4. Commentary: Recorded crime in Scotland
4.1 The total number of crimes recorded by the police in 2005/06 was 417,785, 5 per cent less than in 2004/05 (see chart 1 and table 1). Apart from an increase in 2004/05, an anticipated effect of the introduction of the SCRS, levels of recorded crimes have generally been decreasing, and 2003/04 was the only year with a lower level of recorded crime for nearly a quarter of a century.
Chart 2 Crimes recorded by the police by crime group, 1976 - 1994 then 1995/96 - 2005/06
4.2 The number of non-sexual crimes of violence recorded by the police decreased by a further 7 per cent between 2004/05 and 2005/06, to total 13,726, which is the lowest level since 1997/98 (see chart 2 and table 1). Within this category recorded robberies decreased by 5 per cent to total 3,553, the lowest level for over 25 years. Other non-sexual crimes of violence decreased by 6 per cent from 3,224 to 3,022, while the number of serious assaults etc. (which includes crimes of murder and attempted murder) recorded decreased by 8 per cent to 7,151, with Strathclyde accounting for most of the decrease.
4.3 The number of crimes in the indecency group decreased from 7,324 in 2004/05 to 6,558 in 2005/06, a 10 per cent decrease (see chart 2 and table 1). Within this group recorded cases of rape and attempted rape increased by 5 per cent to reach 1,161, the highest number ever recorded. This partially reflects pro-active efforts by the police to encourage the reporting of such crimes, including those that have occurred in the past. Cases of indecent assault increased by 1 per cent to 1,508 in 2005/06 and the number of crimes of lewd and indecent behaviour decreased by 5 per cent to 2,651 in 2005/06. The number of crimes recorded in the "other" sub-group decreased by 36 per cent to total 1,238 in 2005/06.
4.4 The number of crimes of dishonesty decreased for the seventh consecutive year, by 11 per cent, to stand at 187,798 cases in 2005/06 (see chart 2 and table 1). Three categories of crimes of dishonesty showed particularly large decreases. These were housebreaking, theft from a motor vehicle by opening a lockfast place and fraud. The number of housebreakings fell by 10 per cent during 2005/06, reflecting decreases in both domestic and non-domestic premises, and at 31,319 is nearly one half of the level recorded in the early 1990's. Thefts from motor vehicles decreased by 19 per cent to 16,453 and frauds decreased by 40 per cent to 11,074. It is thought that one major reason for this has been the introduction of 'chip and pin'.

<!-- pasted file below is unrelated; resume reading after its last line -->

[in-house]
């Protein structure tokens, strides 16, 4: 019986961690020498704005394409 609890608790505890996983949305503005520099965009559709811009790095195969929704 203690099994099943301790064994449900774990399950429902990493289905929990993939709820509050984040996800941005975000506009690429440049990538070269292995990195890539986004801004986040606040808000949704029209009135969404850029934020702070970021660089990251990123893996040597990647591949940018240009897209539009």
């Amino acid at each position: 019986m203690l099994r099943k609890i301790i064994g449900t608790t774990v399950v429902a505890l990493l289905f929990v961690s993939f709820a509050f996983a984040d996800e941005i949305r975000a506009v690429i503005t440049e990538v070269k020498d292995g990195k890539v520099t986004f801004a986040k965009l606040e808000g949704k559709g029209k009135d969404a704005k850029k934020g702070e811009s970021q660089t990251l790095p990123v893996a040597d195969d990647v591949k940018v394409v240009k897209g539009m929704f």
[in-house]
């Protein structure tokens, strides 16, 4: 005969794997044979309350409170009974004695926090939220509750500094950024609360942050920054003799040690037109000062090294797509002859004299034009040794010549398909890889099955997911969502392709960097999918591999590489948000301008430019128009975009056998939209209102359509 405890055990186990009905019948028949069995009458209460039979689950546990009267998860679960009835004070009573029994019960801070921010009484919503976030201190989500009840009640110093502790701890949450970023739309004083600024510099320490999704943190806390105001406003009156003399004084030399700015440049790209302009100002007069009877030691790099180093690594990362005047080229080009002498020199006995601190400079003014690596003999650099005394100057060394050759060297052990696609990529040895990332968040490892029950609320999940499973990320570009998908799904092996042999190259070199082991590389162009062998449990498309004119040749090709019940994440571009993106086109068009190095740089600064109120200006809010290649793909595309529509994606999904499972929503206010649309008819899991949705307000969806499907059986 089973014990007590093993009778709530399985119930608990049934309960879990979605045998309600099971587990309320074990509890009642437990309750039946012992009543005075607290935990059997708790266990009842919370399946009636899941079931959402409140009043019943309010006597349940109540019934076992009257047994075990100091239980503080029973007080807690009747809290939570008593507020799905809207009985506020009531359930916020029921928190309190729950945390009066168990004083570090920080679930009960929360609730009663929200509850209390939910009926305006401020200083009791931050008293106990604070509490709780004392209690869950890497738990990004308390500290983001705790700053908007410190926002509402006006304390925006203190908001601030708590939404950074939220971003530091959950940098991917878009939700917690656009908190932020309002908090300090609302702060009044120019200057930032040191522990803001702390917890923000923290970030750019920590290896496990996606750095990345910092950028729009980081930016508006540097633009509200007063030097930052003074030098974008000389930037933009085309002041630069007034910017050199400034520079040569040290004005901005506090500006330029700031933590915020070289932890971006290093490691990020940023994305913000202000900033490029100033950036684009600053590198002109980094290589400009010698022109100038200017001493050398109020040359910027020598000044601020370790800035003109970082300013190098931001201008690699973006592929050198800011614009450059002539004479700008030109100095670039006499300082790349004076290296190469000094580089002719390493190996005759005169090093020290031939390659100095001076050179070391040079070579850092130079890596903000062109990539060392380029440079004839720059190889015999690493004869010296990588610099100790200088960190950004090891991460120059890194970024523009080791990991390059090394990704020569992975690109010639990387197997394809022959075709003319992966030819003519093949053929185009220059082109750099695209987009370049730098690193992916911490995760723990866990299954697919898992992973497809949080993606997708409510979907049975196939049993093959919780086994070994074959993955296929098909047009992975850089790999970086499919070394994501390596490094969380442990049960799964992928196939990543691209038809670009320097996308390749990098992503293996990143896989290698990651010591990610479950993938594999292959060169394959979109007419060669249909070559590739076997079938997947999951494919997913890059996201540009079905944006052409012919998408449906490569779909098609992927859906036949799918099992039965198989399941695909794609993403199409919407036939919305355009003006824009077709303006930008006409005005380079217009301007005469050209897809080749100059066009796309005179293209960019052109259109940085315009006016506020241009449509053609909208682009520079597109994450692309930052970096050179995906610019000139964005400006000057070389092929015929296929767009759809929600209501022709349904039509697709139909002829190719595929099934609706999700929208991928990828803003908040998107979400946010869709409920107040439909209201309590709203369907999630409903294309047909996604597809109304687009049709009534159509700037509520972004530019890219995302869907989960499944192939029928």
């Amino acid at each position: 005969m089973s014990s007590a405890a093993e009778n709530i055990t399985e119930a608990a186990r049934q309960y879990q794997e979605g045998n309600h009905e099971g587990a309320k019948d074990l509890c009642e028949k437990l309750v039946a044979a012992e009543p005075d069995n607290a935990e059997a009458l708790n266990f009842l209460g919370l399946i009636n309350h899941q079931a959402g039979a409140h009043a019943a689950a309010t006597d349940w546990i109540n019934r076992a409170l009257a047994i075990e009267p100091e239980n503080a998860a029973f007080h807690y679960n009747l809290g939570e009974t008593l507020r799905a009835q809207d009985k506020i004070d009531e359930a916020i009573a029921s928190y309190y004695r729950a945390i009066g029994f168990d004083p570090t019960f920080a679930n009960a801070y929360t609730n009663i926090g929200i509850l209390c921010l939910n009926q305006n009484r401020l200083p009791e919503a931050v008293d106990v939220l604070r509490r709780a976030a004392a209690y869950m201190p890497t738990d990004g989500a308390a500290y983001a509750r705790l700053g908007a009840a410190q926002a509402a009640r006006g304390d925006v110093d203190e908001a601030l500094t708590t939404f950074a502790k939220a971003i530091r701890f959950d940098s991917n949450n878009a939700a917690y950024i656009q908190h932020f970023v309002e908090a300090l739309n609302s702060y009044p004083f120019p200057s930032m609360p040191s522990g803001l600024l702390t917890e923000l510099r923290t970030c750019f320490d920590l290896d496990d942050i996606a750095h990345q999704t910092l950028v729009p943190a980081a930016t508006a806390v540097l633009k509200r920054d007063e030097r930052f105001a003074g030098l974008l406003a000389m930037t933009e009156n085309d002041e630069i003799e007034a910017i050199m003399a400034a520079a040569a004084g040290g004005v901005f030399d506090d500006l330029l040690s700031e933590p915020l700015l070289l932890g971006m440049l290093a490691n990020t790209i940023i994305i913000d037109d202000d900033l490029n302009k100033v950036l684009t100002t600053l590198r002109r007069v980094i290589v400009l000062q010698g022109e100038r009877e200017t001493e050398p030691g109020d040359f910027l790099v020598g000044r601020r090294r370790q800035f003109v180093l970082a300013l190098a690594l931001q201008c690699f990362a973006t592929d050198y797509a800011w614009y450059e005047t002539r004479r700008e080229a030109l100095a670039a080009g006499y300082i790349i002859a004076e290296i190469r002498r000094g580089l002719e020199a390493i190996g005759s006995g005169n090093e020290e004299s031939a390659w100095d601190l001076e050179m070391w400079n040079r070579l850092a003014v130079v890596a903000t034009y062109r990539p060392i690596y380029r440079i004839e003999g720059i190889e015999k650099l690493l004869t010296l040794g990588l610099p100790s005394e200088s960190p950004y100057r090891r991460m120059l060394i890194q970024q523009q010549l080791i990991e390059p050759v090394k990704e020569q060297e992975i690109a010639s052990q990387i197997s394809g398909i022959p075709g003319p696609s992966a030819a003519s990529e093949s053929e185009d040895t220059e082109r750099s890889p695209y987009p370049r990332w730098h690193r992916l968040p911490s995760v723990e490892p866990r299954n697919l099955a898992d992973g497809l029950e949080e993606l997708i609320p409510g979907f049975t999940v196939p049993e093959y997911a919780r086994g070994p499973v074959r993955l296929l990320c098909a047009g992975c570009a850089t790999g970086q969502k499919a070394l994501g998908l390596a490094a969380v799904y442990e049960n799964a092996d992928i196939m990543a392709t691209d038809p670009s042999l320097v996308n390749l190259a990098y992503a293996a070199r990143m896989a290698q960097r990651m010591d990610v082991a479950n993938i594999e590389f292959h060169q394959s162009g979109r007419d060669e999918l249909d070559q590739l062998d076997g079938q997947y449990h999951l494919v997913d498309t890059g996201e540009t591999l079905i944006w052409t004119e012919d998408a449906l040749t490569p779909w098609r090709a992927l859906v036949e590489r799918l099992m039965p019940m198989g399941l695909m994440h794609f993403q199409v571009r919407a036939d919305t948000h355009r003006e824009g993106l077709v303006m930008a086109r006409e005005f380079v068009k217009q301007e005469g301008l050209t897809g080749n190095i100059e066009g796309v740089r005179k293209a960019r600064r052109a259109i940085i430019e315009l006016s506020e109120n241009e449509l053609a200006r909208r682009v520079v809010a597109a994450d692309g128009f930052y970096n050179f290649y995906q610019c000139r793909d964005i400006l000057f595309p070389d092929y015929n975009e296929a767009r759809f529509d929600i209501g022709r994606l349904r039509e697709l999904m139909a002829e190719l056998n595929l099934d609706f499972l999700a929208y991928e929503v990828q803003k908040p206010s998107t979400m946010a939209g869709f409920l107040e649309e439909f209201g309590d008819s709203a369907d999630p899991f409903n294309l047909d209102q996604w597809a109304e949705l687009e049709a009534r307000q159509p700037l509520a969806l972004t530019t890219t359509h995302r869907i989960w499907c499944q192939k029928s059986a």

4.5 Recorded cases of vandalism (including fire-raising and malicious mischief) decreased by one per cent to total 127,889 in 2005/06 (see chart 2 and table 1).
4.6 Within the other crimes group, crimes of handling an offensive weapon increased by 1 per cent to 9,628 in 2005/06 (see chart 2 and table 1). Recorded drugs crimes increased by 6 per cent from 41,823 in 2004/05 to 44,247 in 2005/06, following a small reverse in 2004/05 in the trend seen over the last few years. The 8 per cent increase in crimes against public justice reflects an increase in the granting (and enforcement of) additional bail conditions in order to provide safeguards over and above the standard bail conditions.
4.7 The number of crimes cleared up by the police decreased by 2 per cent from 195,203 in 2004/05 to 190,918 in 2005/06 (see chart 3 and table A1), although this is in the context of an overall decrease in the number of crimes recorded. Clear up rates for the different crime groups mentioned previously show little change to those for 2004/05, with the exception of that for vandalism, which has increased by one and a half percentage points.
Chart 3 Clear up rates for crimes recorded by the police by crime group, 1976 - 1994 then 1995/96 - 2005/06
Clear up rates by crime by crime group, 1976 - 1994 then 1995/96 - 2005/06
4.8 The number of offences recorded by the police decreased by 6 per cent from 632,982 in 2004/05 to 593,816 in 2005/06, with an increase in only one of the four categories of miscellaneous offences (see chart 1 and table 2). This was largely due to significant increases in the number of offences recorded of urinating and consumption of alcohol in designated places. Motor vehicle offences recorded declined overall, largely due to a decrease of 20 per cent in recorded speeding offences.
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